One aspect of Champion that I really loved was learning more about the world that Day and June live in. In my copy there was a map of the world that showed how the melting of the glaciers affected the entire globe. We learn that Africa is a superpower and that Antarctica is a thriving continent, with a wonderful super-charged technology advanced city and even has their own language. This attention to world building detail thrilled me and I even wondered what the Antarctican language sounded like and where it’s roots where. While Prodigy explained more of what happened to the United States, Champion gives more information as to how the world changed and the former US’s status among the world’s governments. To me, the world that Lu created feels very real and I can imagine our future turning into Day and June’s familiar world.

Overall, maybe my disappointment comes from having Day and June’s story come to an end. I seriously loved Legend and Prodigy, and was eagerly anticipating Champion. Day and June, for me, are one-of-a-kind characters and I grew to really care for them. I cared for each of their individual stories, their heartaches, and I cared for them as a couple. I felt they were a realistic portrayal of a couple who pushes and challenges the other to be better, while at the same time can work together as a team. That type of relationship is uncommon in Young Adult fiction these days, but I hope that more publishers take note on the popularity of Lu’s series and publish more novels where the teens are equals to each other instead of a lopsided relationship.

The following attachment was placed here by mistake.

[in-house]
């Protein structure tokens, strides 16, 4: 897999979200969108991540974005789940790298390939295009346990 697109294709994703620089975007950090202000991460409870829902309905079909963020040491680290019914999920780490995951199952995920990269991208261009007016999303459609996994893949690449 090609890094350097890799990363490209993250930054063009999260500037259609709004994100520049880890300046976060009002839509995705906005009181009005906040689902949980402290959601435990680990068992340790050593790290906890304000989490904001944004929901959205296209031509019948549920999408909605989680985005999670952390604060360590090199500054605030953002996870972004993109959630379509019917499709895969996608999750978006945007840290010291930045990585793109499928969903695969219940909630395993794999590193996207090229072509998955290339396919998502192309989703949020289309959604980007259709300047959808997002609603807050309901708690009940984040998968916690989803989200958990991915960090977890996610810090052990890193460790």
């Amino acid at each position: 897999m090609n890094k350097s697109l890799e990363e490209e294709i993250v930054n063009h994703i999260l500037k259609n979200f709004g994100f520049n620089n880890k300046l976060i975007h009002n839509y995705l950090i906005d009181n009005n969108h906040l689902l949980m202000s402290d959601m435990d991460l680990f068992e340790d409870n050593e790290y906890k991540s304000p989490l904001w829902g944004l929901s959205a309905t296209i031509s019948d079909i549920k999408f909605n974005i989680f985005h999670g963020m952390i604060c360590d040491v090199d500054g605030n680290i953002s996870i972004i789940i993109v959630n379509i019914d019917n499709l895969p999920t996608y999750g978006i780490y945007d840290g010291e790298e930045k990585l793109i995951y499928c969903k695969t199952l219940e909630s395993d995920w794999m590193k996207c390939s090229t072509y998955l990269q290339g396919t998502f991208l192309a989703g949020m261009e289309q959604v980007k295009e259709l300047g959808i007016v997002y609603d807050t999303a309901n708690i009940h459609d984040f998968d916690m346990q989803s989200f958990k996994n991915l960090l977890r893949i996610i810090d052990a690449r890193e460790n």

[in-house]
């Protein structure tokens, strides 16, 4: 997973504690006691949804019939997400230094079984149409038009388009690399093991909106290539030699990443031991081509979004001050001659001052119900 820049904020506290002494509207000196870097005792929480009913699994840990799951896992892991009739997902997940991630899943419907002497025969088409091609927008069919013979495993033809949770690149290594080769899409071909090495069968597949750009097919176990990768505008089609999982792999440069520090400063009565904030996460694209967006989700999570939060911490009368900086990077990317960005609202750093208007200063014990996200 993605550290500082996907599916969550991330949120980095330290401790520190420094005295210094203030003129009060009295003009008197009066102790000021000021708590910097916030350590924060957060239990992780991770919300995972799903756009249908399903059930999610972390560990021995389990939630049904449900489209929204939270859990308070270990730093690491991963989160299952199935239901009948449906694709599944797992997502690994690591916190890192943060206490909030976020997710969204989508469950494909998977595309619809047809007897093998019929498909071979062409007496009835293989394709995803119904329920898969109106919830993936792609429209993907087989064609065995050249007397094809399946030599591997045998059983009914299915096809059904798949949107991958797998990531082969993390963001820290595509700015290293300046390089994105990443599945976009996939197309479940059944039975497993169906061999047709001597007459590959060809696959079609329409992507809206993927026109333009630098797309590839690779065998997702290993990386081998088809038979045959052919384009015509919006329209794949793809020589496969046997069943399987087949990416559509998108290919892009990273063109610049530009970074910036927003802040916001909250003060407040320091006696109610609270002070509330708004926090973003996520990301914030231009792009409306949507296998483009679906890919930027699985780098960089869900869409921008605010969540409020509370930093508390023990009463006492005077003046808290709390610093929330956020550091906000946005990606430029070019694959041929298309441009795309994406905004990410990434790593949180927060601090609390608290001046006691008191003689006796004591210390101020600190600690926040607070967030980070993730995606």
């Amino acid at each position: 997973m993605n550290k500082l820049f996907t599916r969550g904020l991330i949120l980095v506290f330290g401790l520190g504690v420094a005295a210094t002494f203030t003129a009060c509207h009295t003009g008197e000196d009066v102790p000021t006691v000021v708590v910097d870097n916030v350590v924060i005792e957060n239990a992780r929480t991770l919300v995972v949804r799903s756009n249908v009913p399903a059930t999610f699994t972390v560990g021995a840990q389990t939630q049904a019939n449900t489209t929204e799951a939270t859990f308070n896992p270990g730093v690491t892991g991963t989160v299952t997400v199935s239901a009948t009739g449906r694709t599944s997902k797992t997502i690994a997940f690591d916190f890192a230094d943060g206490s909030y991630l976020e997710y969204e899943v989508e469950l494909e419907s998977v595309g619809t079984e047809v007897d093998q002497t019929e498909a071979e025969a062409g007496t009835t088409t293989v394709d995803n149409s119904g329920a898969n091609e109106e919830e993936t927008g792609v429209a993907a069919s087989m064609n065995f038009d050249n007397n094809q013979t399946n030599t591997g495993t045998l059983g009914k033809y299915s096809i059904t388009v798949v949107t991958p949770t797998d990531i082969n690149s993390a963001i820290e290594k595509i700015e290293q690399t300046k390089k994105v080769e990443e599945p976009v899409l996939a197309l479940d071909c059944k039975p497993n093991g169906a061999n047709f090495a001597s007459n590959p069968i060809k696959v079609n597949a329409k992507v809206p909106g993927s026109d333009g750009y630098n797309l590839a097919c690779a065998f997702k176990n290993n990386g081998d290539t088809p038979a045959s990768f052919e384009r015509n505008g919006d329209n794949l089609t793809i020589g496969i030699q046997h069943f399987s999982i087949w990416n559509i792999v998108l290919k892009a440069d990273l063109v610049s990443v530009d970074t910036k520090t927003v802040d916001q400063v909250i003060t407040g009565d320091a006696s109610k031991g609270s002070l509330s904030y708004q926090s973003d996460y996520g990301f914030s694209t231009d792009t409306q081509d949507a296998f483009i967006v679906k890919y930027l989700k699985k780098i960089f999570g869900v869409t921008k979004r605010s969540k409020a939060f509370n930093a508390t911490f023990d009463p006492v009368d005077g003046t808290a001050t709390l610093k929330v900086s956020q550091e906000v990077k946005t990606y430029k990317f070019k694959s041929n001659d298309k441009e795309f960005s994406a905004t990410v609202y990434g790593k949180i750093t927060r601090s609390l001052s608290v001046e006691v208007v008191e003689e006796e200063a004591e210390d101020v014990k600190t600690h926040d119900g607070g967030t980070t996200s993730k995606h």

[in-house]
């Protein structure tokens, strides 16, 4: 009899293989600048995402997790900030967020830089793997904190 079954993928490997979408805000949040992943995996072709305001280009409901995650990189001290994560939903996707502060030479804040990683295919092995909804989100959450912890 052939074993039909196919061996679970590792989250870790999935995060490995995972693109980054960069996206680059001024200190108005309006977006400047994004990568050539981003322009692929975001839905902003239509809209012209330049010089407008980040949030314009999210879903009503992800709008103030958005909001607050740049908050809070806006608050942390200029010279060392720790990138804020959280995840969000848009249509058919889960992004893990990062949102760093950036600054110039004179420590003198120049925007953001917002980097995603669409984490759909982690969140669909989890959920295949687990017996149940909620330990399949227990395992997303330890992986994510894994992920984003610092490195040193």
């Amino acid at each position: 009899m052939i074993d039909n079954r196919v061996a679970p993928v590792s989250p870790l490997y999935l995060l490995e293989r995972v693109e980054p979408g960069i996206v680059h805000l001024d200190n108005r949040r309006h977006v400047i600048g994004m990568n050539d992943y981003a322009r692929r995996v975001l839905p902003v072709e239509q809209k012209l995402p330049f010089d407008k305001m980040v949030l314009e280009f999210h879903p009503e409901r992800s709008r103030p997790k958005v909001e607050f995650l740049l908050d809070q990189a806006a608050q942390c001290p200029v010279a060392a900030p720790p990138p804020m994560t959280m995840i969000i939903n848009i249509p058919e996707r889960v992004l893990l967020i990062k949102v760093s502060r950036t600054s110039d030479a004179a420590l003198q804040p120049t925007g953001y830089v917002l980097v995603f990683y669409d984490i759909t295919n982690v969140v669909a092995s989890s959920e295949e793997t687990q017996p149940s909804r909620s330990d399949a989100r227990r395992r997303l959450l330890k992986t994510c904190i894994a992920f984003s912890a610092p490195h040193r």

Marie Lu, thank you for giving us Day and June. I will miss them greatly.

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Nostalgia trip: The House of the Scorpion

house of the scorpionTitle: The House of the Scorpion
Author: Nancy Farmer
Genres: Science Fiction, Dystopian
Pages: 380